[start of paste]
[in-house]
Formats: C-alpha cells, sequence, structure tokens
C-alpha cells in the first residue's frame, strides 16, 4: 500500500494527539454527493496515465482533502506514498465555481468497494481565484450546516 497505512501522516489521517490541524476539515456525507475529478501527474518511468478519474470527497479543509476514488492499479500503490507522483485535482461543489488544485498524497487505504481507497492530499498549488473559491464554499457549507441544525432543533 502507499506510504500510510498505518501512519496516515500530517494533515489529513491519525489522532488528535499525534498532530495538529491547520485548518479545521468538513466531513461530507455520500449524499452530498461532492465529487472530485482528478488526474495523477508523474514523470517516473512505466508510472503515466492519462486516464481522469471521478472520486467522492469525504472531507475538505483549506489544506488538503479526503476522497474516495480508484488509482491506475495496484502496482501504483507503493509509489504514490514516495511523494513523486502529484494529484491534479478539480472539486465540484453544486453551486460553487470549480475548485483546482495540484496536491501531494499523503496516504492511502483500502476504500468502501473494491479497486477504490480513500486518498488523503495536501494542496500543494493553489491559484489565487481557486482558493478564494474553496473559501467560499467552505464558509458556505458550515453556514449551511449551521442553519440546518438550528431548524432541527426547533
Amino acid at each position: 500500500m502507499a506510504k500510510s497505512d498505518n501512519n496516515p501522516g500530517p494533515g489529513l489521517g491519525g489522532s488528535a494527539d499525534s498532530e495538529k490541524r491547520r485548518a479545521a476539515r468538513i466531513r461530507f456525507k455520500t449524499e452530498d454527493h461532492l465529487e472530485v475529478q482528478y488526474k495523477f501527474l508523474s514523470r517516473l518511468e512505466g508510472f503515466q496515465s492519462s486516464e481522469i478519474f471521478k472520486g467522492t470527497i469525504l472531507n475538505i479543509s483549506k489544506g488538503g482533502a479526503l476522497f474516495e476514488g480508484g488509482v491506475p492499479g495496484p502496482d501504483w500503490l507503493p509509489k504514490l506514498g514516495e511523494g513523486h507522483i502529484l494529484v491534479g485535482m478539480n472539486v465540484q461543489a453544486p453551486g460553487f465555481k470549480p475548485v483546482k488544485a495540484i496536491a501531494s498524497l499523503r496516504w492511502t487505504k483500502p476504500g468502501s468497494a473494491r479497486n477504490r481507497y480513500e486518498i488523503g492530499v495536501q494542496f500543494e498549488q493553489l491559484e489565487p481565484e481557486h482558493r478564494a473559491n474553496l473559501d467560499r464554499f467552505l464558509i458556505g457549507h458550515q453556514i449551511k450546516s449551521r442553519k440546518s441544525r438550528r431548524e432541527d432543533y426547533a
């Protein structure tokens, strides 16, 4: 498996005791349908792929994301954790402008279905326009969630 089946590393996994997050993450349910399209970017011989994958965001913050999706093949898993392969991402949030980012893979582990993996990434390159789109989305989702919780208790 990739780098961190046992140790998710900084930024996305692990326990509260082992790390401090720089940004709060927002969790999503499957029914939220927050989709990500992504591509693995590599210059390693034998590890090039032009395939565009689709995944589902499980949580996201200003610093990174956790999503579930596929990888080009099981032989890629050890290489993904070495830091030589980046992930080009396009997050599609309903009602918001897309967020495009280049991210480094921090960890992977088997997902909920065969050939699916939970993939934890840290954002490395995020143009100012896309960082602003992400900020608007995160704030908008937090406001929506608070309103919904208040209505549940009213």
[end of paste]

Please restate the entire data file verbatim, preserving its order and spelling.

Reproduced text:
[in-house]
Formats: C-alpha cells, sequence, structure tokens
C-alpha cells in the first residue's frame, strides 16, 4: 500500500494527539454527493496515465482533502506514498465555481468497494481565484450546516 497505512501522516489521517490541524476539515456525507475529478501527474518511468478519474470527497479543509476514488492499479500503490507522483485535482461543489488544485498524497487505504481507497492530499498549488473559491464554499457549507441544525432543533 502507499506510504500510510498505518501512519496516515500530517494533515489529513491519525489522532488528535499525534498532530495538529491547520485548518479545521468538513466531513461530507455520500449524499452530498461532492465529487472530485482528478488526474495523477508523474514523470517516473512505466508510472503515466492519462486516464481522469471521478472520486467522492469525504472531507475538505483549506489544506488538503479526503476522497474516495480508484488509482491506475495496484502496482501504483507503493509509489504514490514516495511523494513523486502529484494529484491534479478539480472539486465540484453544486453551486460553487470549480475548485483546482495540484496536491501531494499523503496516504492511502483500502476504500468502501473494491479497486477504490480513500486518498488523503495536501494542496500543494493553489491559484489565487481557486482558493478564494474553496473559501467560499467552505464558509458556505458550515453556514449551511449551521442553519440546518438550528431548524432541527426547533
Amino acid at each position: 500500500m502507499a506510504k500510510s497505512d498505518n501512519n496516515p501522516g500530517p494533515g489529513l489521517g491519525g489522532s488528535a494527539d499525534s498532530e495538529k490541524r491547520r485548518a479545521a476539515r468538513i466531513r461530507f456525507k455520500t449524499e452530498d454527493h461532492l465529487e472530485v475529478q482528478y488526474k495523477f501527474l508523474s514523470r517516473l518511468e512505466g508510472f503515466q496515465s492519462s486516464e481522469i478519474f471521478k472520486g467522492t470527497i469525504l472531507n475538505i479543509s483549506k489544506g488538503g482533502a479526503l476522497f474516495e476514488g480508484g488509482v491506475p492499479g495496484p502496482d501504483w500503490l507503493p509509489k504514490l506514498g514516495e511523494g513523486h507522483i502529484l494529484v491534479g485535482m478539480n472539486v465540484q461543489a453544486p453551486g460553487f465555481k470549480p475548485v483546482k488544485a495540484i496536491a501531494s498524497l499523503r496516504w492511502t487505504k483500502p476504500g468502501s468497494a473494491r479497486n477504490r481507497y480513500e486518498i488523503g492530499v495536501q494542496f500543494e498549488q493553489l491559484e489565487p481565484e481557486h482558493r478564494a473559491n474553496l473559501d467560499r464554499f467552505l464558509i458556505g457549507h458550515q453556514i449551511k450546516s449551521r442553519k440546518s441544525r438550528r431548524e432541527d432543533y426547533a
């Protein structure tokens, strides 16, 4: 498996005791349908792929994301954790402008279905326009969630 089946590393996994997050993450349910399209970017011989994958965001913050999706093949898993392969991402949030980012893979582990993996990434390159789109989305989702919780208790 990739780098961190046992140790998710900084930024996305692990326990509260082992790390401090720089940004709060927002969790999503499957029914939220927050989709990500992504591509693995590599210059390693034998590890090039032009395939565009689709995944589902499980949580996201200003610093990174956790999503579930596929990888080009099981032989890629050890290489993904070495830091030589980046992930080009396009997050599609309903009602918001897309967020495009280049991210480094921090960890992977088997997902909920065969050939699916939970993939934890840290954002490395995020143009100012896309960082602003992400900020608007995160704030908008937090406001929506608070309103919904208040209505549940009213």